He went on to say that he believes these four points do not diminish the competition or diminish a national firm with excellent qualifications being able to come in and be successful.

Patricca said she is concerned about the national firm that has an established office with employees who spend their tax dollars monies in Lee County and send their kids to Lee County schools who do not have an established relationship with the district for three years.

“Those are the ones I’m concerned about. Like what does a regular relationship mean, or providing services on a regular basis for three consecutive years. Again, how long have we been constructing schools with the half cent sales tax, not very long,” Patricca said. “So what companies will be left out of this four-point vantage even though they are well established here in Lee County?”

School Board Member Gwyn Gittens said everyone knows that the lifeblood of an economy is the small businesses and when you do not give an opportunity to them and local businesses first, she has concerns.

“These folks are here, these business are here, they are homesteaded here. I really think we need to look at the purpose behind this,” she said.

Board Member Cathleen O’Daniel Morgan said as a current construction advisory member she wanted to weigh in a little.

“Which is more important, local participation, or price. At that time (2006) the decision was made, the price was really the relevant factor. Now essentially what is coming around is there is a strong feeling in the community that the dollars that are funding these projects are largely coming from local households, and not from the state budget. The money needs to be spent locally,” Morgan said.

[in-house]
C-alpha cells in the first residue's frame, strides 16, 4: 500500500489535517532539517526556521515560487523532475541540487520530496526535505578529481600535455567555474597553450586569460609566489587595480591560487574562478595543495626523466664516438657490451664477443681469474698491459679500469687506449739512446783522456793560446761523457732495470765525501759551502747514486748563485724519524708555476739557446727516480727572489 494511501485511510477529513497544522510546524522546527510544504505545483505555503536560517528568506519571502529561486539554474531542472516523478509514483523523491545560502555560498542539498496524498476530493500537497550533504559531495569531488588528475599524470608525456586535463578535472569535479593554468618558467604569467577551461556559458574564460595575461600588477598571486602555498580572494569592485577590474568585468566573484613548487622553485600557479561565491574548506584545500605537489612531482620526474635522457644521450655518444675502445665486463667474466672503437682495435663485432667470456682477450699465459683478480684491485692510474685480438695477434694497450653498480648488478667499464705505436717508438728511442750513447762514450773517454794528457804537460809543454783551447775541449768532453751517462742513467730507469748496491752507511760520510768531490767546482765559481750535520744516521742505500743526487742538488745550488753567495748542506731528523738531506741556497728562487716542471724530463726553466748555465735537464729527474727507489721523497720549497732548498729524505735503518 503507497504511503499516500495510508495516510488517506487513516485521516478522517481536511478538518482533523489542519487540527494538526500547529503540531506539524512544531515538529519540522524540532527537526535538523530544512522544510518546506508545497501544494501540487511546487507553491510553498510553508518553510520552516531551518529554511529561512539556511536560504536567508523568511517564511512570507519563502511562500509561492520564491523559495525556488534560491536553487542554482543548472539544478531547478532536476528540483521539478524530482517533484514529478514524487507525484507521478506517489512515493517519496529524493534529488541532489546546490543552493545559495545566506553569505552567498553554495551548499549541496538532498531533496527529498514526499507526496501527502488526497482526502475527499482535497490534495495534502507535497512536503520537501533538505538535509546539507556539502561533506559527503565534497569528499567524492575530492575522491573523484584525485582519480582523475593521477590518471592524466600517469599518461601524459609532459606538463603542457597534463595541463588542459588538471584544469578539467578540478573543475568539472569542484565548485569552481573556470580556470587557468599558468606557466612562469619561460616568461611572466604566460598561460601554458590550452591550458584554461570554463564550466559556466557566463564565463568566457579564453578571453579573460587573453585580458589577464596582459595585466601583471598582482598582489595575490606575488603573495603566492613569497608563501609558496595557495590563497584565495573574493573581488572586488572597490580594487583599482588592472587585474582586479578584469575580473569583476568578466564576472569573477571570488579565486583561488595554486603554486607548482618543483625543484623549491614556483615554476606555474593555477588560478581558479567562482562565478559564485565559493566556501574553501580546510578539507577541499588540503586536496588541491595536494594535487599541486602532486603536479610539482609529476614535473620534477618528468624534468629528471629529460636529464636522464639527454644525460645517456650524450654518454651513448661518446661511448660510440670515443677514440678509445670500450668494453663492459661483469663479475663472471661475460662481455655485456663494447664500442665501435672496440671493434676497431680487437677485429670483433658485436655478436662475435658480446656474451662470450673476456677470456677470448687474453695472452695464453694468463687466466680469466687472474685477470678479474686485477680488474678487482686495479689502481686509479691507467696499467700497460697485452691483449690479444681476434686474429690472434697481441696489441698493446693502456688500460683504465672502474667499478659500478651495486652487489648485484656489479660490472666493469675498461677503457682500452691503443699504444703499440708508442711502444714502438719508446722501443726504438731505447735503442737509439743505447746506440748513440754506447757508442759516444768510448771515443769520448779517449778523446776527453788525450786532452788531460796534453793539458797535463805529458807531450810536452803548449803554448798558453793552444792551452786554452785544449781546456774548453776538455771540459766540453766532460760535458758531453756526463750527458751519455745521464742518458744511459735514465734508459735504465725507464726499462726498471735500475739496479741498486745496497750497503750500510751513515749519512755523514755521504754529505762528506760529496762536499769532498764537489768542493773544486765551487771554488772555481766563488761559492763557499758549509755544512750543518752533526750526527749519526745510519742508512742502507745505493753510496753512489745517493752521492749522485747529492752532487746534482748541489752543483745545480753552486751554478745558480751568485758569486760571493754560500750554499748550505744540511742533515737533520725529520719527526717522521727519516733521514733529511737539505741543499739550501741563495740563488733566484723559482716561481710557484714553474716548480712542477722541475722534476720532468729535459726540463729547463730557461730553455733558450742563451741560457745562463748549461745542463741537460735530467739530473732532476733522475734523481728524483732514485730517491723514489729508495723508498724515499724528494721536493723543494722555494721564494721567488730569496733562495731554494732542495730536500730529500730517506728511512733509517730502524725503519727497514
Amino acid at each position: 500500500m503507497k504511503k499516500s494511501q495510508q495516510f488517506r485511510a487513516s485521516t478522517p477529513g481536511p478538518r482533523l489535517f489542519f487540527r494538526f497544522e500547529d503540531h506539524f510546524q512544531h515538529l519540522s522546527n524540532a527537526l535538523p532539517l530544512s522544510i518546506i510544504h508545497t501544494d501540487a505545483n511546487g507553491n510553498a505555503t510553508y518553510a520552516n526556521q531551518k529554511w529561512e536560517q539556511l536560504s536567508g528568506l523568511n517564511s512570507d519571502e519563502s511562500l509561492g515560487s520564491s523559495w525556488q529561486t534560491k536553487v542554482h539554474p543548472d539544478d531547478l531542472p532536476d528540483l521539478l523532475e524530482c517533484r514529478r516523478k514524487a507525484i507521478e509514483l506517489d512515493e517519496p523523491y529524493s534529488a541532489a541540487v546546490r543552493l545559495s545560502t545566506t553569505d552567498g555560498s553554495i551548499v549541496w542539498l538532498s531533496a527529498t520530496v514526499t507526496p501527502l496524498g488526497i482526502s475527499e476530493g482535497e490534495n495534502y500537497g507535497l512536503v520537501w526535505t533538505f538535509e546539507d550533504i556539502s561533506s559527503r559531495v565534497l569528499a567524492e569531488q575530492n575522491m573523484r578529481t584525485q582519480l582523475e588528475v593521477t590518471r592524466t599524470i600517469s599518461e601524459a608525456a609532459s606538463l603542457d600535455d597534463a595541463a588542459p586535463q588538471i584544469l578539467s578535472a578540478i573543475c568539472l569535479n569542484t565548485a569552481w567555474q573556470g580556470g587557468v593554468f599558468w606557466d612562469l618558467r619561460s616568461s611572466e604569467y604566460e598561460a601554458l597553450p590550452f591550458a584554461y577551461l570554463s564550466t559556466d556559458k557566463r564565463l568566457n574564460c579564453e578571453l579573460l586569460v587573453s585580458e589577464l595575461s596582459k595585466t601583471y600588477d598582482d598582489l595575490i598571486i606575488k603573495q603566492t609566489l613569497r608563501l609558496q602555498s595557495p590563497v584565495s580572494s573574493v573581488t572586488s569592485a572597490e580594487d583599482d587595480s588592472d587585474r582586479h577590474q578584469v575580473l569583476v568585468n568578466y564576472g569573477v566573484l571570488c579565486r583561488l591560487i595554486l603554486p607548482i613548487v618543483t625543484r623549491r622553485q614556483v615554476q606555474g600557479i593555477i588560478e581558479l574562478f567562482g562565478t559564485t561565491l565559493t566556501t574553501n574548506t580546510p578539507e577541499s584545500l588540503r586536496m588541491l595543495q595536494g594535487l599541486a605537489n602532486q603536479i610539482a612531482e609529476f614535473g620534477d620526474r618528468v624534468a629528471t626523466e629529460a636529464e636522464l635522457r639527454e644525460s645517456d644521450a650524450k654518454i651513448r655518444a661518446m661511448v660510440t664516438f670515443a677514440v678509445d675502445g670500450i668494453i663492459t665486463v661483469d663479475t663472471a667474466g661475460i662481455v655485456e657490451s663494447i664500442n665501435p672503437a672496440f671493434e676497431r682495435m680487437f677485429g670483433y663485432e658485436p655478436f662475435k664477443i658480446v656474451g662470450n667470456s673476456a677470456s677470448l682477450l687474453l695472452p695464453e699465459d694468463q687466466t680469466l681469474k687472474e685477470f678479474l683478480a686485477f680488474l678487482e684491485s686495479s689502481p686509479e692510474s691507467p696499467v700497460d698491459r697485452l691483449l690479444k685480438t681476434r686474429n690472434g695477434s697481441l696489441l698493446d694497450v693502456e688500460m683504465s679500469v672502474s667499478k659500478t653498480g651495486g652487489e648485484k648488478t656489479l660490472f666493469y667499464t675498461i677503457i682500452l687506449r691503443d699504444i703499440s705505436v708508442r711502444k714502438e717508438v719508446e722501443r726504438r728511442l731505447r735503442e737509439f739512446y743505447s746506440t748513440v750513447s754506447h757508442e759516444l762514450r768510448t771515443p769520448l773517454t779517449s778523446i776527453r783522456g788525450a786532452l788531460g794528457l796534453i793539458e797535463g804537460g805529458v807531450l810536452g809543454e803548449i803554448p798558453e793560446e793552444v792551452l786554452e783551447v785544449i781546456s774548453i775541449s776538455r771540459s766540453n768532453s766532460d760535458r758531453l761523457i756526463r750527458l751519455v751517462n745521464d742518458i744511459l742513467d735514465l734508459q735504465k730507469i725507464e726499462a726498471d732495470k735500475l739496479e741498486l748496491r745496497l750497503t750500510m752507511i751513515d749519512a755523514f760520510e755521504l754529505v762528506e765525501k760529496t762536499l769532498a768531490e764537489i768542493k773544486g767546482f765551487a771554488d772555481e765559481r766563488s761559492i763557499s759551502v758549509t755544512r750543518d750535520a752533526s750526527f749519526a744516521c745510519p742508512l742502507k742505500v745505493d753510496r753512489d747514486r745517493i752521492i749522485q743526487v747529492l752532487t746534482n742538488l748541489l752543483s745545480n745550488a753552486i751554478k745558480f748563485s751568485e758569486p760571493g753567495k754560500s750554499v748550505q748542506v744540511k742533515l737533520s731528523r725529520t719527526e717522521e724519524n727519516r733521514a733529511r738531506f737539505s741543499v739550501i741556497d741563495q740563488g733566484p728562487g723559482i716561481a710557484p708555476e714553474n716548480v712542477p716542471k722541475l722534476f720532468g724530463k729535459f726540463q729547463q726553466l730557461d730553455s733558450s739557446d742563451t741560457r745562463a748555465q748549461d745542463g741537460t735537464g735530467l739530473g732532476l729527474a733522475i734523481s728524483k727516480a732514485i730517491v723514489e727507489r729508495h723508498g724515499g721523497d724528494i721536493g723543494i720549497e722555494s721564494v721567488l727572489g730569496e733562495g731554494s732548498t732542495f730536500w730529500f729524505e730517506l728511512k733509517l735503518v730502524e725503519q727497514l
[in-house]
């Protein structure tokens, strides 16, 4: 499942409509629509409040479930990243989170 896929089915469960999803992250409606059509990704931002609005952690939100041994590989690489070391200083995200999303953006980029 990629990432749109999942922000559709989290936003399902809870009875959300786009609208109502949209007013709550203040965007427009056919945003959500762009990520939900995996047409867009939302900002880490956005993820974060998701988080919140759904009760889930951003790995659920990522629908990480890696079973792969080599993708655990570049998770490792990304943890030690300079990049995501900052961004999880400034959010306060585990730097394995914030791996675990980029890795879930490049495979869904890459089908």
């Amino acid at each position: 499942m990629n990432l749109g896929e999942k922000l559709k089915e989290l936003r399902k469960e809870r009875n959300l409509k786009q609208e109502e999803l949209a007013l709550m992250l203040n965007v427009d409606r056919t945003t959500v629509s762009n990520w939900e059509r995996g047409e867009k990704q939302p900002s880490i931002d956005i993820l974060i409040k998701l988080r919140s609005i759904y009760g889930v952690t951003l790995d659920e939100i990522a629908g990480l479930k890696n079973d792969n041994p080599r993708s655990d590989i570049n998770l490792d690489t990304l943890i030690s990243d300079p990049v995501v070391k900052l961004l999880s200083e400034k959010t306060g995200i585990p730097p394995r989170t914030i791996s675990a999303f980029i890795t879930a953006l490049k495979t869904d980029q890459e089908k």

Ross said some of the feedback that they received from their contractors was that some of the larger national firms in the past came in when times were good, won the bids and when times were bad, they were gone.

“The local vendors were still here,” he said.

Morgan said larger companies have seen the opportunity for construction here and what have capitalized on those opportunities and established offices in the area.

“If we never give the opportunity to local, smaller businesses to get the experience and grow, then they will always be in a different playing field,” Gittens said. “I don’t think we need to sacrifice experience and opportunity. When do you give someone the opportunity to get the experience?”

Board Member Melisa Giovannelli said it is important to note that they are asking businesses to invest in the community, which will only increase the economy.

“We are investing in our local people and they are investing in our children. I think it’s great that we will give a little advantage to our vendors. It’s very important to do this,” she said.

There was also discussion regarding Supplier Diversity, by increasing the participation in minority participation and hiring minority employees.

There are currently no points awarded for employees and participation.

Ross said it was determined that they are not able, at this time, to award points for minority participation. The district has to do a Disparity Study before points can be awarded. Ross said the study is a two to three year process, that can cost anywhere from $150,000 to $300,000.

He said what the district can do is work language into the contract that indicates its intent and initiative to support local minority businesses. Ross said they will also challenge them to set goals, and set reporting and compliance structures and encourage them to increase that goal in negotiation process.

“Brian Williams has made it clear that given his experience in Miami-Dade that he will be working aggressively to pursue this,” Morgan said.

Superintendent Dr. Greg Adkins said they have to have this Disparity Study in place. He said once it is in place they can start awarding points.